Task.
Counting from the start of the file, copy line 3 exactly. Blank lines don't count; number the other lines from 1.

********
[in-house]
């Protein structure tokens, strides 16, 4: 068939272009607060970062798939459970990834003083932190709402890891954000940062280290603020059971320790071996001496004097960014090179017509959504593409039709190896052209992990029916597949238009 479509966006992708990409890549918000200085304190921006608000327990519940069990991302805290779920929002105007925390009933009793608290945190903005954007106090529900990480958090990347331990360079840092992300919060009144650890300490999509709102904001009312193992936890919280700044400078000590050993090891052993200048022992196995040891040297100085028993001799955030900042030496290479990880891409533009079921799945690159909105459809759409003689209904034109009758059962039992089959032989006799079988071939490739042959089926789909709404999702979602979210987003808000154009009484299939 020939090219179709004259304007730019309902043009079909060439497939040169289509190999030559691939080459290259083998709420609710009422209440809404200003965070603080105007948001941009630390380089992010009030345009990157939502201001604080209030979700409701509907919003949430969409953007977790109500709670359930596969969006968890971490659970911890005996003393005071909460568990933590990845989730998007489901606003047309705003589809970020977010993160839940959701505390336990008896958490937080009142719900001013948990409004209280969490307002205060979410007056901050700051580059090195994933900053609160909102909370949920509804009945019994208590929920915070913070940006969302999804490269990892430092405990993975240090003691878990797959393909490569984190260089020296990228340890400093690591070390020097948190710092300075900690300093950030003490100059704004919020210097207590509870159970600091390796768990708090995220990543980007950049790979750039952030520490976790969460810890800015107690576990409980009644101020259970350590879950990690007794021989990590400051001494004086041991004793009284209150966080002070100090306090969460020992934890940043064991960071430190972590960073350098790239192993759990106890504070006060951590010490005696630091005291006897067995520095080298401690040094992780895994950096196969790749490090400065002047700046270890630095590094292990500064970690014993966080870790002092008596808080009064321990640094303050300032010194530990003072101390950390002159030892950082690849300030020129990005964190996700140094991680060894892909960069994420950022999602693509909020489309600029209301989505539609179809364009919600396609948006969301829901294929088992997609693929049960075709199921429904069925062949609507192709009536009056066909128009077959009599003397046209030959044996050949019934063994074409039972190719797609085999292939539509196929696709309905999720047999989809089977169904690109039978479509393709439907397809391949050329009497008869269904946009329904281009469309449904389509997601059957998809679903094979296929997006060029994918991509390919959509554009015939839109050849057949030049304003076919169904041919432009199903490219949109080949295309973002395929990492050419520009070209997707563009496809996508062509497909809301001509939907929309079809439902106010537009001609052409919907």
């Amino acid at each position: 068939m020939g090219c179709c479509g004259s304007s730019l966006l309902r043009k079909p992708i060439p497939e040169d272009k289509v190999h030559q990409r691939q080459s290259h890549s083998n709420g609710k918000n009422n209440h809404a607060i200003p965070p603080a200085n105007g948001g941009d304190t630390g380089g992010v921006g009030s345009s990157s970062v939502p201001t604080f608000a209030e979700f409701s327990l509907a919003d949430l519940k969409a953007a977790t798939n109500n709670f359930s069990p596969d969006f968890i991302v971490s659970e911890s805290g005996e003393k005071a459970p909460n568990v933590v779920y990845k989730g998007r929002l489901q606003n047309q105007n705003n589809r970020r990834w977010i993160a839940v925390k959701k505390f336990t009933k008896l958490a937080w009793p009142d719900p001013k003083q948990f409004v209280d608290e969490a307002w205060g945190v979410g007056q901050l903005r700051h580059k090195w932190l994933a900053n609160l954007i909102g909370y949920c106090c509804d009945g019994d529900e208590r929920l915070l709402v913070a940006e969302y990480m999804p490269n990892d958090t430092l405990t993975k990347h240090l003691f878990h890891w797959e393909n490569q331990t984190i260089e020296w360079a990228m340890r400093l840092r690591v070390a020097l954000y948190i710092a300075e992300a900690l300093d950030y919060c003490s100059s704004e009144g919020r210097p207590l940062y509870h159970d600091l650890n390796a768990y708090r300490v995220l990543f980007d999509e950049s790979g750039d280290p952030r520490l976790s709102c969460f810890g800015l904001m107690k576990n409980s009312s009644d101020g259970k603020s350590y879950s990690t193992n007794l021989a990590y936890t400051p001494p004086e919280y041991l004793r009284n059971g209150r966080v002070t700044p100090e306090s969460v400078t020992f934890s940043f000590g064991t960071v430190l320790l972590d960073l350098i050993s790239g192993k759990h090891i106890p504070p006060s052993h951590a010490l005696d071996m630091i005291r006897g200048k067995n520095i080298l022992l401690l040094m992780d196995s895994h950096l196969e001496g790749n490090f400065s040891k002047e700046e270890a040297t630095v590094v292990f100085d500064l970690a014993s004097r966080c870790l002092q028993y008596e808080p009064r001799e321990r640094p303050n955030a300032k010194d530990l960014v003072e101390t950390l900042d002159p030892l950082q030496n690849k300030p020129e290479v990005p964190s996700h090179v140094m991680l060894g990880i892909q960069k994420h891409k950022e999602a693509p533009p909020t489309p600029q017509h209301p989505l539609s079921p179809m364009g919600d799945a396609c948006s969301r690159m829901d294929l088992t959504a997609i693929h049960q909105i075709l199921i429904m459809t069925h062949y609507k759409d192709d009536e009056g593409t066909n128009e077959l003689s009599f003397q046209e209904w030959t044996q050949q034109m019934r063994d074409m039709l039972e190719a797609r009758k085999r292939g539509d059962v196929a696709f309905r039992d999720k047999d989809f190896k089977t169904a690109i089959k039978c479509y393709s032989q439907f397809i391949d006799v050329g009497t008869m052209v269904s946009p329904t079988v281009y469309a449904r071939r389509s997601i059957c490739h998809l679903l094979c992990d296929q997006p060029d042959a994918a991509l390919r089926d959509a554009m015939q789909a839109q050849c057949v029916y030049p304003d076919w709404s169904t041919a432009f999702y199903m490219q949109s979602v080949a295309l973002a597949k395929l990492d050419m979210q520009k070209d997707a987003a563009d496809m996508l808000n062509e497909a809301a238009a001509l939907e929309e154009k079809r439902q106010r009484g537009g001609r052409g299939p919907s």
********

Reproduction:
């Amino acid at each position: 068939m020939g090219c179709c479509g004259s304007s730019l966006l309902r043009k079909p992708i060439p497939e040169d272009k289509v190999h030559q990409r691939q080459s290259h890549s083998n709420g609710k918000n009422n209440h809404a607060i200003p965070p603080a200085n105007g948001g941009d304190t630390g380089g992010v921006g009030s345009s990157s970062v939502p201001t604080f608000a209030e979700f409701s327990l509907a919003d949430l519940k969409a953007a977790t798939n109500n709670f359930s069990p596969d969006f968890i991302v971490s659970e911890s805290g005996e003393k005071a459970p909460n568990v933590v779920y990845k989730g998007r929002l489901q606003n047309q105007n705003n589809r970020r990834w977010i993160a839940v925390k959701k505390f336990t009933k008896l958490a937080w009793p009142d719900p001013k003083q948990f409004v209280d608290e969490a307002w205060g945190v979410g007056q901050l903005r700051h580059k090195w932190l994933a900053n609160l954007i909102g909370y949920c106090c509804d009945g019994d529900e208590r929920l915070l709402v913070a940006e969302y990480m999804p490269n990892d958090t430092l405990t993975k990347h240090l003691f878990h890891w797959e393909n490569q331990t984190i260089e020296w360079a990228m340890r400093l840092r690591v070390a020097l954000y948190i710092a300075e992300a900690l300093d950030y919060c003490s100059s704004e009144g919020r210097p207590l940062y509870h159970d600091l650890n390796a768990y708090r300490v995220l990543f980007d999509e950049s790979g750039d280290p952030r520490l976790s709102c969460f810890g800015l904001m107690k576990n409980s009312s009644d101020g259970k603020s350590y879950s990690t193992n007794l021989a990590y936890t400051p001494p004086e919280y041991l004793r009284n059971g209150r966080v002070t700044p100090e306090s969460v400078t020992f934890s940043f000590g064991t960071v430190l320790l972590d960073l350098i050993s790239g192993k759990h090891i106890p504070p006060s052993h951590a010490l005696d071996m630091i005291r006897g200048k067995n520095i080298l022992l401690l040094m992780d196995s895994h950096l196969e001496g790749n490090f400065s040891k002047e700046e270890a040297t630095v590094v292990f100085d500064l970690a014993s004097r966080c870790l002092q028993y008596e808080p009064r001799e321990r640094p303050n955030a300032k010194d530990l960014v003072e101390t950390l900042d002159p030892l950082q030496n690849k300030p020129e290479v990005p964190s996700h090179v140094m991680l060894g990880i892909q960069k994420h891409k950022e999602a693509p533009p909020t489309p600029q017509h209301p989505l539609s079921p179809m364009g919600d799945a396609c948006s969301r690159m829901d294929l088992t959504a997609i693929h049960q909105i075709l199921i429904m459809t069925h062949y609507k759409d192709d009536e009056g593409t066909n128009e077959l003689s009599f003397q046209e209904w030959t044996q050949q034109m019934r063994d074409m039709l039972e190719a797609r009758k085999r292939g539509d059962v196929a696709f309905r039992d999720k047999d989809f190896k089977t169904a690109i089959k039978c479509y393709s032989q439907f397809i391949d006799v050329g009497t008869m052209v269904s946009p329904t079988v281009y469309a449904r071939r389509s997601i059957c490739h998809l679903l094979c992990d296929q997006p060029d042959a994918a991509l390919r089926d959509a554009m015939q789909a839109q050849c057949v029916y030049p304003d076919w709404s169904t041919a432009f999702y199903m490219q949109s979602v080949a295309l973002a597949k395929l990492d050419m979210q520009k070209d997707a987003a563009d496809m996508l808000n062509e497909a809301a238009a001509l939907e929309e154009k079809r439902q106010r009484g537009g001609r052409g299939p919907s």